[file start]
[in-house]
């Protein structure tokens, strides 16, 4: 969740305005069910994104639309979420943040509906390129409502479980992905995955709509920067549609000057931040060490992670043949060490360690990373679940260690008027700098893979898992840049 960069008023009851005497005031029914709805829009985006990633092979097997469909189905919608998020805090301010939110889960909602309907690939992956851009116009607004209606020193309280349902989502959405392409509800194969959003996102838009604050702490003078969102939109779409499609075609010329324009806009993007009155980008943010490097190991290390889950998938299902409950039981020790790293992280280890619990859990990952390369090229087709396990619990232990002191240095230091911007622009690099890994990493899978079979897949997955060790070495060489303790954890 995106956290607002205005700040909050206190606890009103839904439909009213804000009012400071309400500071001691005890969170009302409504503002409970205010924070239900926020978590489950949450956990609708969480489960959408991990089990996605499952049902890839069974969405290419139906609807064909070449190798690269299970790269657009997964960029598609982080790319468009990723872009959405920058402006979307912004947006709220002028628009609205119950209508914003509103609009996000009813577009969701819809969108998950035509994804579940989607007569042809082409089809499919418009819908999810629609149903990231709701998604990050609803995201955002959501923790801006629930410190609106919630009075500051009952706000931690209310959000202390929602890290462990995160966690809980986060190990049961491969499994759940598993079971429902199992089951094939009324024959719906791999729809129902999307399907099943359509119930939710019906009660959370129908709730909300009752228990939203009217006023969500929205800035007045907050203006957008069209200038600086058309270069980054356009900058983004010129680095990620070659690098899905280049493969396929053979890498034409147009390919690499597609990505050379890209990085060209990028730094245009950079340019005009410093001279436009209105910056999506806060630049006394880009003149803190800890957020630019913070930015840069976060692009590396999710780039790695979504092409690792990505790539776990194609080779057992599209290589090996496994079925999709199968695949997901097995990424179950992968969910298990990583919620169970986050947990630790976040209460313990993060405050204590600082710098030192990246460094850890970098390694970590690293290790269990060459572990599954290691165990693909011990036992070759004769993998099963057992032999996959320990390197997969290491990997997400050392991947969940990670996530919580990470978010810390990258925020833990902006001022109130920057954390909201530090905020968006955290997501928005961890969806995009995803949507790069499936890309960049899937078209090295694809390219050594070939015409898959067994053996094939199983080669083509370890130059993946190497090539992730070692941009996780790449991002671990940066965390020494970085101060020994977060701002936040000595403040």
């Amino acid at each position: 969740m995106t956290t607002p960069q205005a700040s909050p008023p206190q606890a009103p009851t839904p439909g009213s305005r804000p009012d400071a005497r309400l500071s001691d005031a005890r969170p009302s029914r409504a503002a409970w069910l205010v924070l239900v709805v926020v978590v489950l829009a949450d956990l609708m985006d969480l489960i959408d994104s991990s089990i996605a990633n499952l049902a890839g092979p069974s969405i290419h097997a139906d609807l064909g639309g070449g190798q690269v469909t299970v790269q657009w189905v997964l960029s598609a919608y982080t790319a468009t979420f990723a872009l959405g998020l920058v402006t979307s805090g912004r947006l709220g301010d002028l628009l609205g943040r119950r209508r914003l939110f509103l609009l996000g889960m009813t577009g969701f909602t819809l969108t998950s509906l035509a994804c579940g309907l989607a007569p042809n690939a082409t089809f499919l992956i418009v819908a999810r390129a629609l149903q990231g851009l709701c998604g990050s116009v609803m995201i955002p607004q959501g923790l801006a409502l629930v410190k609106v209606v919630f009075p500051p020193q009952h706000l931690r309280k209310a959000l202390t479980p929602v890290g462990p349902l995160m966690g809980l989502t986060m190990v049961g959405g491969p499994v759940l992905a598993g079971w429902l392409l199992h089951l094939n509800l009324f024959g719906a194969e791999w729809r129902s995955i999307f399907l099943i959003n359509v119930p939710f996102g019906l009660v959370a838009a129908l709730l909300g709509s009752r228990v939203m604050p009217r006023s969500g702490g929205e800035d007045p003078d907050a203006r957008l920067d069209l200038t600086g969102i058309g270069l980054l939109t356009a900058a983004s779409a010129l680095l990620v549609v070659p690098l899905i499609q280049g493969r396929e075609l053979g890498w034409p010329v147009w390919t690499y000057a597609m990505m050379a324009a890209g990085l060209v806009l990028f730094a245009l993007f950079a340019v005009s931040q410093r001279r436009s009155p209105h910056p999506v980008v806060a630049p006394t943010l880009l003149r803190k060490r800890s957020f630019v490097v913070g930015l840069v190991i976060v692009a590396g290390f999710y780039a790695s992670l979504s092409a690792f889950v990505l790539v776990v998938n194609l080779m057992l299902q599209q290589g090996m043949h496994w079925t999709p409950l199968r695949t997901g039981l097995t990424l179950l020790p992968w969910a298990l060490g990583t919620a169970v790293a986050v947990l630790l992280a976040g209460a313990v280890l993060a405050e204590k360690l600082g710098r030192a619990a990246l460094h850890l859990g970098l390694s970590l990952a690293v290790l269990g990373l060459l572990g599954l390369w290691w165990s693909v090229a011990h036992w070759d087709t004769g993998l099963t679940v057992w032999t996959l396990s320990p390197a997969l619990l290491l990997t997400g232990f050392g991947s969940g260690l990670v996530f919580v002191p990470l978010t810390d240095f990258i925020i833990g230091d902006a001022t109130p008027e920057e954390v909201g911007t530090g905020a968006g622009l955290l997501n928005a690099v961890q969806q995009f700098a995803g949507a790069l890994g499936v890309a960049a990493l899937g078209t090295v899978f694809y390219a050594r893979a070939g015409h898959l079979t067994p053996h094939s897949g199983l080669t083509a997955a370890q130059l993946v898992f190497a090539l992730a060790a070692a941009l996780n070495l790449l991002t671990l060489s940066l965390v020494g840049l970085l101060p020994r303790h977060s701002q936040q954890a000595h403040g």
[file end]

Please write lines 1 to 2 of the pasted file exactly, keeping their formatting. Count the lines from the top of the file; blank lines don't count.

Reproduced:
[in-house]
């Protein structure tokens, strides 16, 4: 969740305005069910994104639309979420943040509906390129409502479980992905995955709509920067549609000057931040060490992670043949060490360690990373679940260690008027700098893979898992840049 960069008023009851005497005031029914709805829009985006990633092979097997469909189905919608998020805090301010939110889960909602309907690939992956851009116009607004209606020193309280349902989502959405392409509800194969959003996102838009604050702490003078969102939109779409499609075609010329324009806009993007009155980008943010490097190991290390889950998938299902409950039981020790790293992280280890619990859990990952390369090229087709396990619990232990002191240095230091911007622009690099890994990493899978079979897949997955060790070495060489303790954890 995106956290607002205005700040909050206190606890009103839904439909009213804000009012400071309400500071001691005890969170009302409504503002409970205010924070239900926020978590489950949450956990609708969480489960959408991990089990996605499952049902890839069974969405290419139906609807064909070449190798690269299970790269657009997964960029598609982080790319468009990723872009959405920058402006979307912004947006709220002028628009609205119950209508914003509103609009996000009813577009969701819809969108998950035509994804579940989607007569042809082409089809499919418009819908999810629609149903990231709701998604990050609803995201955002959501923790801006629930410190609106919630009075500051009952706000931690209310959000202390929602890290462990995160966690809980986060190990049961491969499994759940598993079971429902199992089951094939009324024959719906791999729809129902999307399907099943359509119930939710019906009660959370129908709730909300009752228990939203009217006023969500929205800035007045907050203006957008069209200038600086058309270069980054356009900058983004010129680095990620070659690098899905280049493969396929053979890498034409147009390919690499597609990505050379890209990085060209990028730094245009950079340019005009410093001279436009209105910056999506806060630049006394880009003149803190800890957020630019913070930015840069976060692009590396999710780039790695979504092409690792990505790539776990194609080779057992599209290589090996496994079925999709199968695949997901097995990424179950992968969910298990990583919620169970986050947990630790976040209460313990993060405050204590600082710098030192990246460094850890970098390694970590690293290790269990060459572990599954290691165990693909011990036992070759004769993998099963057992032999996959320990390197997969290491990997997400050392991947969940990670996530919580990470978010810390990258925020833990902006001022109130920057954390909201530090905020968006955290997501928005961890969806995009995803949507790069499936890309960049899937078209090295694809390219050594070939015409898959067994053996094939199983080669083509370890130059993946190497090539992730070692941009996780790449991002671990940066965390020494970085101060020994977060701002936040000595403040």